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Konrad von Finckenstein, the chairman of the Canadian Radio-television and Telecommunications Commission, waits to testify before the Commons industry committee on Parliament Hill in Ottawa Feb. 3, 2011. REUTERS/Chris Wattie (CANADA - Tags: POLITICS HEADSHOT MEDIA) (Chris Wattie/Chris Wattie/Reuters)
Konrad von Finckenstein, the chairman of the Canadian Radio-television and Telecommunications Commission, waits to testify before the Commons industry committee on Parliament Hill in Ottawa Feb. 3, 2011. REUTERS/Chris Wattie (CANADA - Tags: POLITICS HEADSHOT MEDIA) (Chris Wattie/Chris Wattie/Reuters)

Departing CRTC head, once at odds with cabinet, lauds its directives Add to ...

The man who once clashed with the Conservative government over usage-based billing says he thinks cabinet directives help the Canadian Radio-television and Telecommunications Commission make difficult policy decisions.

Konrad von Finckenstein, the outgoing chairman of the CRTC, told the audience at an International Institute of Communications conference in Ottawa on Tuesday that the directives help the commission understand what kind of telecommunications and broadcast policies the government wants.

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“I think the system of the cabinet giving direction is actually helpful,” Mr. von Finckenstein said. “It takes any question out of whether you are on the right track or not.”

“So long as the government uses the directive in a consistent way and sparingly, I think it’s a good feature of the system.”

Mr. von Finckenstein came into the spotlight earlier this year after a CRTC ruling on usage-based billing (UBB) was effectively vetoed by then-industry minister Tony Clement.

The minister disagreed with the CRTC's decision to allow large Internet service providers, such as Rogers Communications Inc. and Bell Canada, to charge independent providers based on the volume of data their customers download. Mr. Clement announced on Twitter that the CRTC would have to go back to the drawing board.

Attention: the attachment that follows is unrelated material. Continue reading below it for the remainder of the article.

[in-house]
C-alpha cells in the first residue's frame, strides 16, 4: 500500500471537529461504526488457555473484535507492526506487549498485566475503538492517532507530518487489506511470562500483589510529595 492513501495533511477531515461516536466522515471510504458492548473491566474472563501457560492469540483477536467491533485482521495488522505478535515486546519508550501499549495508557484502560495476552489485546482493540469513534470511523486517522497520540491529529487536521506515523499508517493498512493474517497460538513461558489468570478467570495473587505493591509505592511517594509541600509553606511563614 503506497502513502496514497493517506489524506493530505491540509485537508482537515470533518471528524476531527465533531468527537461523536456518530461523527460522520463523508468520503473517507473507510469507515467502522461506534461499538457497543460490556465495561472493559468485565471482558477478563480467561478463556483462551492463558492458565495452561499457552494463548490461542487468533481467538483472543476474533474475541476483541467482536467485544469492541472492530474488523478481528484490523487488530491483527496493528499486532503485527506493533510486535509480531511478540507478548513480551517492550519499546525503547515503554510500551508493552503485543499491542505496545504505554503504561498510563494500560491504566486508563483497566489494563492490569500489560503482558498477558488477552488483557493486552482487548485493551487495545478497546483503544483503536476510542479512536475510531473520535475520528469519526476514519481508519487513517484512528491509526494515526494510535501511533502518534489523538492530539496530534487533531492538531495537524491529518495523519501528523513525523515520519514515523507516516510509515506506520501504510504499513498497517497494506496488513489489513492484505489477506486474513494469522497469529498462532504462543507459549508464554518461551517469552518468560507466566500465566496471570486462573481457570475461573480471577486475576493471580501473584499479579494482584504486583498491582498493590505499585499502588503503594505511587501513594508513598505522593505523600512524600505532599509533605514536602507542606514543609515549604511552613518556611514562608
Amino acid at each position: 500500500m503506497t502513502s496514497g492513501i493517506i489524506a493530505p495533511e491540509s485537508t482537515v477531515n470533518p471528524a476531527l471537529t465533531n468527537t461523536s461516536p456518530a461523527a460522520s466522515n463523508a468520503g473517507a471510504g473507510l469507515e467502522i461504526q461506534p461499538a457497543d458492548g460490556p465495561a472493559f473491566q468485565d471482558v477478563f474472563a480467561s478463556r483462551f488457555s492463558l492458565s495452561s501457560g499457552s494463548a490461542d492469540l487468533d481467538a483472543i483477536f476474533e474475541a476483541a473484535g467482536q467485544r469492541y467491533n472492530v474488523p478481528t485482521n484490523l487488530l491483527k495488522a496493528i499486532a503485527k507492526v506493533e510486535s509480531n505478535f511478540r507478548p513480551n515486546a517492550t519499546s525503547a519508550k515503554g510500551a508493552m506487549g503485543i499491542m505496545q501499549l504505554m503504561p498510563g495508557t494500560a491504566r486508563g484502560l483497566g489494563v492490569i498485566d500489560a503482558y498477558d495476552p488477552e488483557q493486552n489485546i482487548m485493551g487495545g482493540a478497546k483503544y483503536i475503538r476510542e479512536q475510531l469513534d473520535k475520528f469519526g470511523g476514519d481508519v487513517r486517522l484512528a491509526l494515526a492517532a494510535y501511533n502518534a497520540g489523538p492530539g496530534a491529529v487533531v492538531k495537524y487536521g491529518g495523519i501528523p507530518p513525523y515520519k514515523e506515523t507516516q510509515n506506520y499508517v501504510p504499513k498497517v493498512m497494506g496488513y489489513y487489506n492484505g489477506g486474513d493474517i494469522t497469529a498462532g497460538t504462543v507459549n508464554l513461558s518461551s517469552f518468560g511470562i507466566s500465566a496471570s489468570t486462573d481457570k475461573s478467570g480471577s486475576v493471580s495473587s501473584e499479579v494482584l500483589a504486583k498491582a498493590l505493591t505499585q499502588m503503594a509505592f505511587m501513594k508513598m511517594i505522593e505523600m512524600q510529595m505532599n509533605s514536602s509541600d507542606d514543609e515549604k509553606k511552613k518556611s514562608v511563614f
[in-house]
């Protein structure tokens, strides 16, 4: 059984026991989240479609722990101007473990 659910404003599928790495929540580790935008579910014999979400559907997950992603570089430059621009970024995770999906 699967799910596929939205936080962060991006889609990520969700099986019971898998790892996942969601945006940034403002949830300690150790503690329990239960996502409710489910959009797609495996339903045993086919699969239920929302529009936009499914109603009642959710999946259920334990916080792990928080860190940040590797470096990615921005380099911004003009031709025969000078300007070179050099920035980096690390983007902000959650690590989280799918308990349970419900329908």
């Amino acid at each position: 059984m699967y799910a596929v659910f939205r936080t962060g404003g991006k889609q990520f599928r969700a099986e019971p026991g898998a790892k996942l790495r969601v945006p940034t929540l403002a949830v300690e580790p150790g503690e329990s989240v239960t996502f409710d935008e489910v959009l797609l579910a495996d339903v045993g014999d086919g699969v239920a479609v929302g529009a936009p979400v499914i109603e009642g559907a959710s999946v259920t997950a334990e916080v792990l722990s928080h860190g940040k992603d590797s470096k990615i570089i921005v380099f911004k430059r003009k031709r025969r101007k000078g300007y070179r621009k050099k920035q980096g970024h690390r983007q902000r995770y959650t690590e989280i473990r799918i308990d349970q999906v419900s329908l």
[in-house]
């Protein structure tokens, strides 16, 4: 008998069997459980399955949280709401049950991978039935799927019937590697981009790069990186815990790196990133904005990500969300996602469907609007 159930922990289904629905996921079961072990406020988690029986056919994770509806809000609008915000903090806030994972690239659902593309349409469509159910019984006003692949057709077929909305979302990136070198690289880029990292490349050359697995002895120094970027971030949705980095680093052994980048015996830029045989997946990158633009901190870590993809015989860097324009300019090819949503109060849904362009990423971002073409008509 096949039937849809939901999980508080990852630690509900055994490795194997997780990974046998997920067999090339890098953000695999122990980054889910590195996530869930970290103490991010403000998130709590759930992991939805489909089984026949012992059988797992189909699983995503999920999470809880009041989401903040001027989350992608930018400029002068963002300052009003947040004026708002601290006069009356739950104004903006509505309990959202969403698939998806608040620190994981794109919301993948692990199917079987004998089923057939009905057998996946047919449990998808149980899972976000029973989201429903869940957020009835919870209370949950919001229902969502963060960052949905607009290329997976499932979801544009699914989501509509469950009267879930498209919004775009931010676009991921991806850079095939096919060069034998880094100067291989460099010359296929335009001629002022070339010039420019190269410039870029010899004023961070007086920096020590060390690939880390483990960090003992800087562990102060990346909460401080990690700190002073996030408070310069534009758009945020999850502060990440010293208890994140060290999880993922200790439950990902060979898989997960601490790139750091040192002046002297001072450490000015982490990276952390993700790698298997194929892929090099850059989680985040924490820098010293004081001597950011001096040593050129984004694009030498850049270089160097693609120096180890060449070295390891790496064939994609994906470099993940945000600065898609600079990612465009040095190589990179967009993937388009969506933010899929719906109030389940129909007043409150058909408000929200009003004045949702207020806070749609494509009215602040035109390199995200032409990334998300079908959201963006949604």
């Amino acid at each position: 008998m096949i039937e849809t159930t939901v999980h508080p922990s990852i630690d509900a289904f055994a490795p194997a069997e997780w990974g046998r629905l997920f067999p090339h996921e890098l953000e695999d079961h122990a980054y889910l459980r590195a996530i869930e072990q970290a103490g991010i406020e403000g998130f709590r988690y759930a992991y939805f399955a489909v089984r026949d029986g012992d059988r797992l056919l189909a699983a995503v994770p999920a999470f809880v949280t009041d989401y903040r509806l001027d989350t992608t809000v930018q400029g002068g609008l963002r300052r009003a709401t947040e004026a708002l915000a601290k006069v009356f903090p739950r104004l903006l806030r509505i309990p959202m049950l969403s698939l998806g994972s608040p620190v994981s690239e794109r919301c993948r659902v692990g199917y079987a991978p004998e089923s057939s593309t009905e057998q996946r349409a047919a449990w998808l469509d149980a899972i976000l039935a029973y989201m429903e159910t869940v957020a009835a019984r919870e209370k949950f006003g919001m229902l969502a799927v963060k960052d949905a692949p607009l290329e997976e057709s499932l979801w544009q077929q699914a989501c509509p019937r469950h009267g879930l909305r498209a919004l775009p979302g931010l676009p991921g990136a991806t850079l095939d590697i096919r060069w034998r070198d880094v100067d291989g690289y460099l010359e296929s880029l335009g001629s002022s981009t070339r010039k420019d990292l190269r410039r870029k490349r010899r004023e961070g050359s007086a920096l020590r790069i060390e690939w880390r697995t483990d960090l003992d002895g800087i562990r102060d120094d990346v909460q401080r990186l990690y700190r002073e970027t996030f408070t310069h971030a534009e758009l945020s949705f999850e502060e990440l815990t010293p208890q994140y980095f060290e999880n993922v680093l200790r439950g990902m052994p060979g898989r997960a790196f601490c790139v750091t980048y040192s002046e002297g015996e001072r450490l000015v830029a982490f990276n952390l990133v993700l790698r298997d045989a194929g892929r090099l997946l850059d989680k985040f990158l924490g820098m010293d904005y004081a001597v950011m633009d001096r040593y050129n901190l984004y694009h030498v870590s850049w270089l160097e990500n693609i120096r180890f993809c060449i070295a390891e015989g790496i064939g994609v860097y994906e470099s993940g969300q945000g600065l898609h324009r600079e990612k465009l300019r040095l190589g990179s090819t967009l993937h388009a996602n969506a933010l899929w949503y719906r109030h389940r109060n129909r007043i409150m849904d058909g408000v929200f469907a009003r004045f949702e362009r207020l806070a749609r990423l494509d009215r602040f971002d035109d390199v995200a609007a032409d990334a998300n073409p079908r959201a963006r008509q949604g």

Mr. von Finckenstein has said that the CRTC decided on its own to re-examine the ruling.

“My worst day was being before Parliament on the UBB crisis, trying to explain [the CRTC decision]and realizing nobody knew what I was talking about,” he said on Tuesday.

“As I was explaining it, [I was]realizing it doesn’t sound good. Maybe we actually didn’t get it right.”

This month, the CRTC came up with what many termed a compromise: Large telephone and cable companies can either charge a flat rate or sell wholesale bandwidth to independent providers based on the capacity those providers think they’ll use.

Mr. von Finckenstein’s five-year term as chairman is set to end in January, and the government has yet to announce his replacement.

On Tuesday, he offered some words of advice for his successor. He said there is a lot of accepted wisdom in the broadcast and telecommunications industry, and the CRTC’s chairman should always challenge old assumptions.

Mr. von Finckenstein also warned his successor not to be “co-opted by the industry,” saying corporate representatives can be very convincing.

The departing chairman came into frequent conflict with both federal officials and industry members during his term.

He battled former Shaw Communications Inc. chief executive officer Jim Shaw over regulations on the cable and satellite industry, and ruled that Globalive, a new wireless carrier, violated Canadian laws governing foreign ownership. The government later reversed the Globalive decision, saying it wanted to open the industry to more competition.

Asked if he would have taken the job five years ago if he had known what he was in for, Mr. von Finckenstein said he would, adding: “I love a challenge.”

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